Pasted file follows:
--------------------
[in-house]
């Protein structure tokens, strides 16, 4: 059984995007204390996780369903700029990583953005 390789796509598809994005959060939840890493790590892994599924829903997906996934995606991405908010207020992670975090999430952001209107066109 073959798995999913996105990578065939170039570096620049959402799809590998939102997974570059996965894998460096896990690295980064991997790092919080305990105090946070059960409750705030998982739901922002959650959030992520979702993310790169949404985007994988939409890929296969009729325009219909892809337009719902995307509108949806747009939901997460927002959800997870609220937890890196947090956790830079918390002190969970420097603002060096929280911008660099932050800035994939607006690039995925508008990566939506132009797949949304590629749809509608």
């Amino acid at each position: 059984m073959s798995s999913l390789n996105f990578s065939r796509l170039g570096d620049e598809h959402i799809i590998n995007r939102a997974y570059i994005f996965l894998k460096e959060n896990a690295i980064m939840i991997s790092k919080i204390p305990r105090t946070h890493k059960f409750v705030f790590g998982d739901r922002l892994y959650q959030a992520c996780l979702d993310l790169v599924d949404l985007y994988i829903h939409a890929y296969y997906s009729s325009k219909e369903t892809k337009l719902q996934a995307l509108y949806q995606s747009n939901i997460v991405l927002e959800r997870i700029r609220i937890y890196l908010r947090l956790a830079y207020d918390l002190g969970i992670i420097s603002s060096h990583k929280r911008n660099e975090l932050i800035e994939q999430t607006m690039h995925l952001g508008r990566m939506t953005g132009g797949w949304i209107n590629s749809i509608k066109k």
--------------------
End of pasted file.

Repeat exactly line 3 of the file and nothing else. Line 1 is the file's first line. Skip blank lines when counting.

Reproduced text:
């Amino acid at each position: 059984m073959s798995s999913l390789n996105f990578s065939r796509l170039g570096d620049e598809h959402i799809i590998n995007r939102a997974y570059i994005f996965l894998k460096e959060n896990a690295i980064m939840i991997s790092k919080i204390p305990r105090t946070h890493k059960f409750v705030f790590g998982d739901r922002l892994y959650q959030a992520c996780l979702d993310l790169v599924d949404l985007y994988i829903h939409a890929y296969y997906s009729s325009k219909e369903t892809k337009l719902q996934a995307l509108y949806q995606s747009n939901i997460v991405l927002e959800r997870i700029r609220i937890y890196l908010r947090l956790a830079y207020d918390l002190g969970i992670i420097s603002s060096h990583k929280r911008n660099e975090l932050i800035e994939q999430t607006m690039h995925l952001g508008r990566m939506t953005g132009g797949w949304i209107n590629s749809i509608k066109k």